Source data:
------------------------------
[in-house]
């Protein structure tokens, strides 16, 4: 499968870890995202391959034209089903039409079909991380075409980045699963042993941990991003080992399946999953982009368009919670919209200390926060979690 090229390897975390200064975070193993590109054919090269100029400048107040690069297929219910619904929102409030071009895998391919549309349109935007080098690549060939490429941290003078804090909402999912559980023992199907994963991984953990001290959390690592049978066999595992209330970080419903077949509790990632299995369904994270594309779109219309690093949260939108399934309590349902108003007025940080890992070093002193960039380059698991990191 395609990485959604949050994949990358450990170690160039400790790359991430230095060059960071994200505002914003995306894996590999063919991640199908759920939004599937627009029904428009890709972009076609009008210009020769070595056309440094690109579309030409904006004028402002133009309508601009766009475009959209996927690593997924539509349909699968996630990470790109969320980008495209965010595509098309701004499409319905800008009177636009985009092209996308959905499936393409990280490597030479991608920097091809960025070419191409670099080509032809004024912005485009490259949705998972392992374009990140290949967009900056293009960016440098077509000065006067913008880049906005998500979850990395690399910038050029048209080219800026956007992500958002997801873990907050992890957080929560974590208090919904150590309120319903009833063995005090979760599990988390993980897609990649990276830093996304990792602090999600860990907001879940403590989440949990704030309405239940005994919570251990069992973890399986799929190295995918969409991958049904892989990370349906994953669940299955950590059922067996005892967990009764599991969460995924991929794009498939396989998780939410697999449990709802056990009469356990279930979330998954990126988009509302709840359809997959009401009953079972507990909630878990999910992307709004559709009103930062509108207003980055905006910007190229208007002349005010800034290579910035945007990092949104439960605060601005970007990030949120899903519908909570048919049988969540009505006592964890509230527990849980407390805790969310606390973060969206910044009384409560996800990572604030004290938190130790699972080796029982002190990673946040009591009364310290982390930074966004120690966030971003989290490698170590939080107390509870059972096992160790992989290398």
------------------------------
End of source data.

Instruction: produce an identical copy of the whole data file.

[in-house]
């Protein structure tokens, strides 16, 4: 499968870890995202391959034209089903039409079909991380075409980045699963042993941990991003080992399946999953982009368009919670919209200390926060979690 090229390897975390200064975070193993590109054919090269100029400048107040690069297929219910619904929102409030071009895998391919549309349109935007080098690549060939490429941290003078804090909402999912559980023992199907994963991984953990001290959390690592049978066999595992209330970080419903077949509790990632299995369904994270594309779109219309690093949260939108399934309590349902108003007025940080890992070093002193960039380059698991990191 395609990485959604949050994949990358450990170690160039400790790359991430230095060059960071994200505002914003995306894996590999063919991640199908759920939004599937627009029904428009890709972009076609009008210009020769070595056309440094690109579309030409904006004028402002133009309508601009766009475009959209996927690593997924539509349909699968996630990470790109969320980008495209965010595509098309701004499409319905800008009177636009985009092209996308959905499936393409990280490597030479991608920097091809960025070419191409670099080509032809004024912005485009490259949705998972392992374009990140290949967009900056293009960016440098077509000065006067913008880049906005998500979850990395690399910038050029048209080219800026956007992500958002997801873990907050992890957080929560974590208090919904150590309120319903009833063995005090979760599990988390993980897609990649990276830093996304990792602090999600860990907001879940403590989440949990704030309405239940005994919570251990069992973890399986799929190295995918969409991958049904892989990370349906994953669940299955950590059922067996005892967990009764599991969460995924991929794009498939396989998780939410697999449990709802056990009469356990279930979330998954990126988009509302709840359809997959009401009953079972507990909630878990999910992307709004559709009103930062509108207003980055905006910007190229208007002349005010800034290579910035945007990092949104439960605060601005970007990030949120899903519908909570048919049988969540009505006592964890509230527990849980407390805790969310606390973060969206910044009384409560996800990572604030004290938190130790699972080796029982002190990673946040009591009364310290982390930074966004120690966030971003989290490698170590939080107390509870059972096992160790992989290398």